Judge v. judge: argument reaches state Supreme Court


Order in the court? A dispute between two judges has revealed disorder at a West Michigan courthouse.

Allegan County Judge Kevin Cronin has taken the extraordinary step of asking the Michigan Supreme Court to intervene in a turf battle with Chief Judge Margaret Zuzich Bakker. She vetoed the hiring of a law clerk who was fired from another job at the court.

But it's more than a clash over a clerk. In a court filing, Bakker's attorney disclosed emails written by Cronin showing the two have had tense exchanges about late courtroom hours and the need for costly transcripts.

At one point in 2012 Cronin told Bakker: "There are limits, Marge. I'm not your junior associate you can use as emotional whipping boy."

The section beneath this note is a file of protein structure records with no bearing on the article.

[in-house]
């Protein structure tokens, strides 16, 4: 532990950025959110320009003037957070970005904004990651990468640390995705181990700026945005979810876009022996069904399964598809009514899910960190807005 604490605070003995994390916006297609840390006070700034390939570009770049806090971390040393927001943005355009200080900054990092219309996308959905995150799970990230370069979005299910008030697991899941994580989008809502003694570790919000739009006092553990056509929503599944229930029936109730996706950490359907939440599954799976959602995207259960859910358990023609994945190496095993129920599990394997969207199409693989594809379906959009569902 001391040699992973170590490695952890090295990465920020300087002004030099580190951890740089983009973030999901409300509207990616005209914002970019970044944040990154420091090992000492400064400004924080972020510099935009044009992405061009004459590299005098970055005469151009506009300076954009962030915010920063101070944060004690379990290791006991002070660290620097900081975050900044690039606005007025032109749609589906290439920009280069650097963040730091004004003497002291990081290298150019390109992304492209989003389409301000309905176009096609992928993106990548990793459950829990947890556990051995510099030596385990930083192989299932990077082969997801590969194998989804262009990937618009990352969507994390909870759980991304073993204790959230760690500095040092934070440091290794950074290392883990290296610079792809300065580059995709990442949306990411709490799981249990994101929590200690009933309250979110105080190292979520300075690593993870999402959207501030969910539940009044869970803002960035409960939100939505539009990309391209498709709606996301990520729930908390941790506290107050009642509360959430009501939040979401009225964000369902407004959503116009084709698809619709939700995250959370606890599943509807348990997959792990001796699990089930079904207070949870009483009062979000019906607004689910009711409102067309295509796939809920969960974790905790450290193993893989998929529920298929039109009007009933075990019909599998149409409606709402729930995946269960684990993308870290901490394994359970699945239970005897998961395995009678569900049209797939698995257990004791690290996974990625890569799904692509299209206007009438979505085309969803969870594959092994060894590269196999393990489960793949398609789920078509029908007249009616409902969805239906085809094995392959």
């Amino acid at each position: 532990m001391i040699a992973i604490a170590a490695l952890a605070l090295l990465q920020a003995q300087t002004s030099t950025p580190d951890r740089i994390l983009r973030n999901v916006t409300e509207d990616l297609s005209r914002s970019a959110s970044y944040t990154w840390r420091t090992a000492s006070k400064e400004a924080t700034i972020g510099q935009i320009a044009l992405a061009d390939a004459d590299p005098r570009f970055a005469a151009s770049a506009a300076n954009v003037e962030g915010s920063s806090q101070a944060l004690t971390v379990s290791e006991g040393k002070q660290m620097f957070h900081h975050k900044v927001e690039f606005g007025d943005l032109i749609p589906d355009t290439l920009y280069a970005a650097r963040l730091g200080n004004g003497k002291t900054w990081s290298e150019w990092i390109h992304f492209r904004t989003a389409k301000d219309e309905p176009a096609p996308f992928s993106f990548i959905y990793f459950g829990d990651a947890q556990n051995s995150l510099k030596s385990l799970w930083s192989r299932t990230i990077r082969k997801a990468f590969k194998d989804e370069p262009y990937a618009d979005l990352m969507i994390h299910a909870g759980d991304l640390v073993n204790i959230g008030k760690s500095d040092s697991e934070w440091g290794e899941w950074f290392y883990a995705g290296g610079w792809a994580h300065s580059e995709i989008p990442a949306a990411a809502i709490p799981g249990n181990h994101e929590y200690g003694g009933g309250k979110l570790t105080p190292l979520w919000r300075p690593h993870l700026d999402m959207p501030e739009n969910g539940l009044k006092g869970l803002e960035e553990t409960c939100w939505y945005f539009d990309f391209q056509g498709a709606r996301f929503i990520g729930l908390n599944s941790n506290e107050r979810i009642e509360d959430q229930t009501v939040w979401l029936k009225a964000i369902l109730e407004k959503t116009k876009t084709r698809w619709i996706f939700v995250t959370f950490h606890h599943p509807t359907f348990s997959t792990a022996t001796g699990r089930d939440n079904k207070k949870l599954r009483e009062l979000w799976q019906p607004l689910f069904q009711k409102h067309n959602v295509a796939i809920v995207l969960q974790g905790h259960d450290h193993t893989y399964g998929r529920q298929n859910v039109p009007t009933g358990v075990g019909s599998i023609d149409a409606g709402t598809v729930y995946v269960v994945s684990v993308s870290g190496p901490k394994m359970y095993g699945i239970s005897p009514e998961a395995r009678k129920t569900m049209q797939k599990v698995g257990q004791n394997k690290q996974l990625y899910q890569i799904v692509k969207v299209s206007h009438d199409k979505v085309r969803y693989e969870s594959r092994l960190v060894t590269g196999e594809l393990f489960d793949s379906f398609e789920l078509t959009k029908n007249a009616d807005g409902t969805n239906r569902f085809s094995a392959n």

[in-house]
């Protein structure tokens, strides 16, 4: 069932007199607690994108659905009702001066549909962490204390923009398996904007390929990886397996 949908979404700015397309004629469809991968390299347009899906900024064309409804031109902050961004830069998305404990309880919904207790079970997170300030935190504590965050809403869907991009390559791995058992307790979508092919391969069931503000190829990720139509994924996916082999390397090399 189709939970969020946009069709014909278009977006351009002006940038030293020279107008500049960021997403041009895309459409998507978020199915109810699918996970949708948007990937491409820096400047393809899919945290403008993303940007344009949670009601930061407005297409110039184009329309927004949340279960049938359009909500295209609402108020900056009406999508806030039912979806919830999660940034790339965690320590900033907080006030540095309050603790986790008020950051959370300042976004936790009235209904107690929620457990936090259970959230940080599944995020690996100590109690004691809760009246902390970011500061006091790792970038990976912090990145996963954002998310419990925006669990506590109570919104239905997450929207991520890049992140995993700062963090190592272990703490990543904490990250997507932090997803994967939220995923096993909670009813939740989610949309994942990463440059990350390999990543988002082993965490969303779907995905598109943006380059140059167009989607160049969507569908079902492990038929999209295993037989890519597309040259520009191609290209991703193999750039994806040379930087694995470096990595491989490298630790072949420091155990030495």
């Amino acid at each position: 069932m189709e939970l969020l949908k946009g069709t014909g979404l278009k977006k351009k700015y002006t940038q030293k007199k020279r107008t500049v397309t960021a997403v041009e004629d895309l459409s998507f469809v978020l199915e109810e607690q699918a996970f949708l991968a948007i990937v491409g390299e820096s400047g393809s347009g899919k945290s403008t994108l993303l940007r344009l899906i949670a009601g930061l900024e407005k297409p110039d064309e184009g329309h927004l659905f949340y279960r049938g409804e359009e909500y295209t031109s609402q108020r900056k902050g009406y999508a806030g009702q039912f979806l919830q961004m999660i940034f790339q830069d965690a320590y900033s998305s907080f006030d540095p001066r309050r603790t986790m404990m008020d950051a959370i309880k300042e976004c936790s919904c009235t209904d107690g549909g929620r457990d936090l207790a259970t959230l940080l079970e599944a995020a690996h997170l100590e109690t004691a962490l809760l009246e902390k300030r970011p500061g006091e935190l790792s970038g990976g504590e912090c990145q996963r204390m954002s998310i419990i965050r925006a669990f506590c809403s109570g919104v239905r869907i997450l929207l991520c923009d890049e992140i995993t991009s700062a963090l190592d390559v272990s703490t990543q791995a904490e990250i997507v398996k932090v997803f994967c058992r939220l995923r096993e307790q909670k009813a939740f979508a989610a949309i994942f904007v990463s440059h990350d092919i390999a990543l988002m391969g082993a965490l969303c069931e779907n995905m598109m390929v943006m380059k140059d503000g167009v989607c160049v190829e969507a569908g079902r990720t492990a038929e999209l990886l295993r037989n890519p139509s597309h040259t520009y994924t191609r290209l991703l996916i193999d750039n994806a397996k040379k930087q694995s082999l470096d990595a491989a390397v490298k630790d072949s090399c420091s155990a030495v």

Cronin and Bakker are the only Circuit Court judges in Allegan County, southwest of Grand Rapids, but Bakker is the chief judge.

In December, Cronin said he planned to hire Chris Anderson as his law clerk, six months after Bakker fired him as a referee handling child support matters. Anderson was blamed for a backlog of cases and sleeping on the job, although he denied any office naps.

"Chief Judge Bakker was shocked" by the hiring, said her attorney, Craig Lubben.

Bakker quickly declared that she was forming a pool of law clerks for the court — and Anderson wouldn't be a member, Lubben said in a March 17 response at the Supreme Court.

Cronin claims Bakker is exceeding her authority by interfering with how a fellow judge chooses a clerk. He wants the Supreme Court to order her to stand down.

"If Judge Bakker wants to create either a secretarial or law clerk pool, she must obtain his consent. The case is that simple," said Cronin's attorney, Doug Van Essen.

Bakker told the Supreme Court that she is properly exercising her powers as chief judge.

There is no indication when the court will respond to the row.

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